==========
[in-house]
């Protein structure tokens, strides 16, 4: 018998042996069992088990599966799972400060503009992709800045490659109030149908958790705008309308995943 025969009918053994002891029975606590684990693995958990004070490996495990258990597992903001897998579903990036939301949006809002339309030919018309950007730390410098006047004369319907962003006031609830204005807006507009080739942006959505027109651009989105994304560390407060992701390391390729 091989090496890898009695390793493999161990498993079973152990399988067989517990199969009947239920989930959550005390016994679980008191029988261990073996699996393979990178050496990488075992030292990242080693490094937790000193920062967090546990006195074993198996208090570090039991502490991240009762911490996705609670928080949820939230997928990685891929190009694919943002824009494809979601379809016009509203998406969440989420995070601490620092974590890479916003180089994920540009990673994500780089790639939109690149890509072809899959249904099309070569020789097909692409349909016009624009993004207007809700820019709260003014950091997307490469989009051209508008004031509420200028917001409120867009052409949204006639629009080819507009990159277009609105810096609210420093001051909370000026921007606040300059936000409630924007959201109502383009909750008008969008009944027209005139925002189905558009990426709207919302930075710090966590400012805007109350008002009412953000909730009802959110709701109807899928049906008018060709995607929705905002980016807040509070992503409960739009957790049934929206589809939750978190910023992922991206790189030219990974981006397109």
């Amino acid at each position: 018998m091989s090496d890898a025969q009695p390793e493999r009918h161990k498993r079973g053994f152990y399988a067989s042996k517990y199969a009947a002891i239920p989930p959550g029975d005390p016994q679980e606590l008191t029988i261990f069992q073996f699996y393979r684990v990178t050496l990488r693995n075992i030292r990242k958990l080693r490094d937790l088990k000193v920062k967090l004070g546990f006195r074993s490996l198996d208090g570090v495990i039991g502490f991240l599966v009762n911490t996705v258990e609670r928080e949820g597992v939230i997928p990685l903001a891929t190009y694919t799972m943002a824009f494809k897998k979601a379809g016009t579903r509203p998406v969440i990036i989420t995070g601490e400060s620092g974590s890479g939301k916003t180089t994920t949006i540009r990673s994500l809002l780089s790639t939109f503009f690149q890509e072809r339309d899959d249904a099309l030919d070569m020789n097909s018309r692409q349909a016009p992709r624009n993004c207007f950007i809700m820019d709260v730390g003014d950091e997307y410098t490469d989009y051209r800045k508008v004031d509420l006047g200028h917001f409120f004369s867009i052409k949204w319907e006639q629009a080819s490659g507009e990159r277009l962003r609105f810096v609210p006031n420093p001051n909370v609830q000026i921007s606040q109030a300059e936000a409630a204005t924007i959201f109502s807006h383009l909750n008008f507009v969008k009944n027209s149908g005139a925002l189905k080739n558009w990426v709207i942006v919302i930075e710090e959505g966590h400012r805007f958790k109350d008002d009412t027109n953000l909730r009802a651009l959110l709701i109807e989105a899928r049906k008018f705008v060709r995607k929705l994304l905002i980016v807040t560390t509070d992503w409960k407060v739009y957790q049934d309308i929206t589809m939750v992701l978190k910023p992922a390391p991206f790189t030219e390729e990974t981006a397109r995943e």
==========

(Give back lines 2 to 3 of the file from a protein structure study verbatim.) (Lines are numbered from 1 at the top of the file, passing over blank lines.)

């Protein structure tokens, strides 16, 4: 018998042996069992088990599966799972400060503009992709800045490659109030149908958790705008309308995943 025969009918053994002891029975606590684990693995958990004070490996495990258990597992903001897998579903990036939301949006809002339309030919018309950007730390410098006047004369319907962003006031609830204005807006507009080739942006959505027109651009989105994304560390407060992701390391390729 091989090496890898009695390793493999161990498993079973152990399988067989517990199969009947239920989930959550005390016994679980008191029988261990073996699996393979990178050496990488075992030292990242080693490094937790000193920062967090546990006195074993198996208090570090039991502490991240009762911490996705609670928080949820939230997928990685891929190009694919943002824009494809979601379809016009509203998406969440989420995070601490620092974590890479916003180089994920540009990673994500780089790639939109690149890509072809899959249904099309070569020789097909692409349909016009624009993004207007809700820019709260003014950091997307490469989009051209508008004031509420200028917001409120867009052409949204006639629009080819507009990159277009609105810096609210420093001051909370000026921007606040300059936000409630924007959201109502383009909750008008969008009944027209005139925002189905558009990426709207919302930075710090966590400012805007109350008002009412953000909730009802959110709701109807899928049906008018060709995607929705905002980016807040509070992503409960739009957790049934929206589809939750978190910023992922991206790189030219990974981006397109």
């Amino acid at each position: 018998m091989s090496d890898a025969q009695p390793e493999r009918h161990k498993r079973g053994f152990y399988a067989s042996k517990y199969a009947a002891i239920p989930p959550g029975d005390p016994q679980e606590l008191t029988i261990f069992q073996f699996y393979r684990v990178t050496l990488r693995n075992i030292r990242k958990l080693r490094d937790l088990k000193v920062k967090l004070g546990f006195r074993s490996l198996d208090g570090v495990i039991g502490f991240l599966v009762n911490t996705v258990e609670r928080e949820g597992v939230i997928p990685l903001a891929t190009y694919t799972m943002a824009f494809k897998k979601a379809g016009t579903r509203p998406v969440i990036i989420t995070g601490e400060s620092g974590s890479g939301k916003t180089t994920t949006i540009r990673s994500l809002l780089s790639t939109f503009f690149q890509e072809r339309d899959d249904a099309l030919d070569m020789n097909s018309r692409q349909a016009p992709r624009n993004c207007f950007i809700m820019d709260v730390g003014d950091e997307y410098t490469d989009y051209r800045k508008v004031d509420l006047g200028h917001f409120f004369s867009i052409k949204w319907e006639q629009a080819s490659g507009e990159r277009l962003r609105f810096v609210p006031n420093p001051n909370v609830q000026i921007s606040q109030a300059e936000a409630a204005t924007i959201f109502s807006h383009l909750n008008f507009v969008k009944n027209s149908g005139a925002l189905k080739n558009w990426v709207i942006v919302i930075e710090e959505g966590h400012r805007f958790k109350d008002d009412t027109n953000l909730r009802a651009l959110l709701i109807e989105a899928r049906k008018f705008v060709r995607k929705l994304l905002i980016v807040t560390t509070d992503w409960k407060v739009y957790q049934d309308i929206t589809m939750v992701l978190k910023p992922a390391p991206f790189t030219e390729e990974t981006a397109r995943e």